Monday, February 11, 2008

Cardinals, Idaho and Winter

This coming weekend is the Great Backyard Bird Count, where people can count birds in their backyards (or other favorite areas) , creating a real-time snapshot of what birds are across the continent. Such "citizen science" can play an important role in bird conservation--providing indicators of species declines or range expansion. You only need 15 minutes. Learn how to participate.

If you're counting in your Idaho backyard, if past years were any indication, you'll likely see juncos, house finches and American goldfinches. You probably won't see the northern cardinal pictured above. The cardinal is currently not found here.

But will backyard birders some day regularly record cardinals? That is actually an open question.
Growing up in Pennsylvania, a welcome winter sight was several male cardinals sitting on a snow-covered pine branch. The bright reds, greens and whites created a beautiful contrast--a fact not lost on the holiday card industry.

But the cardinal is not a bird of winter. In fact, it much prefers mild temperatures, and prolonged winters once served to limit the cardinal's northern range.

Over the holidays, on jaunts around my in-laws' farm in northeast Iowa, I saw dozens of cardinals. Fifty years ago, cardinals were not found in the Midwest farther north than Missouri.

Why is this? Certainly milder winters have played a role, encouraging cardinals to check out areas farther to the north. But winters can still be tough in places like Iowa and Maine--states that now have year-round cardinal populations. As the cardinal's range expanded, it found hedgerows, small fields and backyard birdfeeders--all sources of seed that the cardinal needs to survive. The milder winters encouraged cardinal movement, but the new habitat is why they stayed.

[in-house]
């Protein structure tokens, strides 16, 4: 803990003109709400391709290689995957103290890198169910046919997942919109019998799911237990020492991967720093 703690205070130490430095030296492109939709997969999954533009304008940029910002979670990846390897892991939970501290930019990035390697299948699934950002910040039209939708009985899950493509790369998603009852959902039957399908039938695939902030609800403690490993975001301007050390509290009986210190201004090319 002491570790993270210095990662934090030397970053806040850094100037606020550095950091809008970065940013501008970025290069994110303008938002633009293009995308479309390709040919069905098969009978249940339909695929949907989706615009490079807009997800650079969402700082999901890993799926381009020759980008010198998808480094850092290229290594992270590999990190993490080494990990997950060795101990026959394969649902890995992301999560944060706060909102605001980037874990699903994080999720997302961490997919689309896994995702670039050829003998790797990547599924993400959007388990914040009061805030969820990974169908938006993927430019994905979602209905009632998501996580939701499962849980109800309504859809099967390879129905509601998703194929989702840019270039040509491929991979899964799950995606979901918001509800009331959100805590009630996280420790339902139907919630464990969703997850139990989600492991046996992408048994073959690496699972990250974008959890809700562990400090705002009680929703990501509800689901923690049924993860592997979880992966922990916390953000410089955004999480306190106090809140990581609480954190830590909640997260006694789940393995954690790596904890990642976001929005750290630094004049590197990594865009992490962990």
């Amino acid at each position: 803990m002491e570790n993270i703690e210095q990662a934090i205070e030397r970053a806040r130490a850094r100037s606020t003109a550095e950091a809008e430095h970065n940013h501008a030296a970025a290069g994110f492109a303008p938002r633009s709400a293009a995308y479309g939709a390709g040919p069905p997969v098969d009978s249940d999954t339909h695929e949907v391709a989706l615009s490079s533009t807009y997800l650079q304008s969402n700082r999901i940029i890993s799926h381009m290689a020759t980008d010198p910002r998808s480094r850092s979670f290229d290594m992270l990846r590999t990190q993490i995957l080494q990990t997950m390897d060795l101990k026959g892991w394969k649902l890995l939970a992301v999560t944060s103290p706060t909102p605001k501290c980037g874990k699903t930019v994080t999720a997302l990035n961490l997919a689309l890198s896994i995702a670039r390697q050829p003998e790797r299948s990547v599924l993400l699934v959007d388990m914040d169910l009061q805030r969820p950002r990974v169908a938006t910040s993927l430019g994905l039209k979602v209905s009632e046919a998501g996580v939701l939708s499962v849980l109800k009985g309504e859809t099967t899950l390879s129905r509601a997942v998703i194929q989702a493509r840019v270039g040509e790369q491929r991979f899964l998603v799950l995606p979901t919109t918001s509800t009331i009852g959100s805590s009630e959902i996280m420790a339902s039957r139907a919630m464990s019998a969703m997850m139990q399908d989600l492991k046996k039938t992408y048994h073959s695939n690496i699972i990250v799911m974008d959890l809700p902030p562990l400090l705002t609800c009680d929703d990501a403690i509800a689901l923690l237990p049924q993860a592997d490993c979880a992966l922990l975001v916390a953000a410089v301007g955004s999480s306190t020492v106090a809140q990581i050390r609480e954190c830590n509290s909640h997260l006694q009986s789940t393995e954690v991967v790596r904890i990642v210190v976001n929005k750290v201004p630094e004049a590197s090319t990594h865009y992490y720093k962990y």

The cardinal still does not like the cold, though. My mom told me just last evening of cardinals sitting hunched up, covering their legs with their wings, due to the blustery cold Pennsylvania is experiencing.

Will the cardinal spread to Idaho? Other birds have spread here, either naturally or with human help--house finches and valley quail will feature prominently in this weekend's backyard bird counts, but were not originally found in the state. Cardinals are found in southern Arizona, so it is conceivable--although the desert country and mountains would seem to serve as a barrier.

Ornithologists can't be everywhere, so your own observations can genuinely help track changes--like a bird species moving north. Join the Great Backyard Bird Count this weekend, and make a difference for our feathered friends. --Matt Miller

Photo courtesy of Tom Grey.

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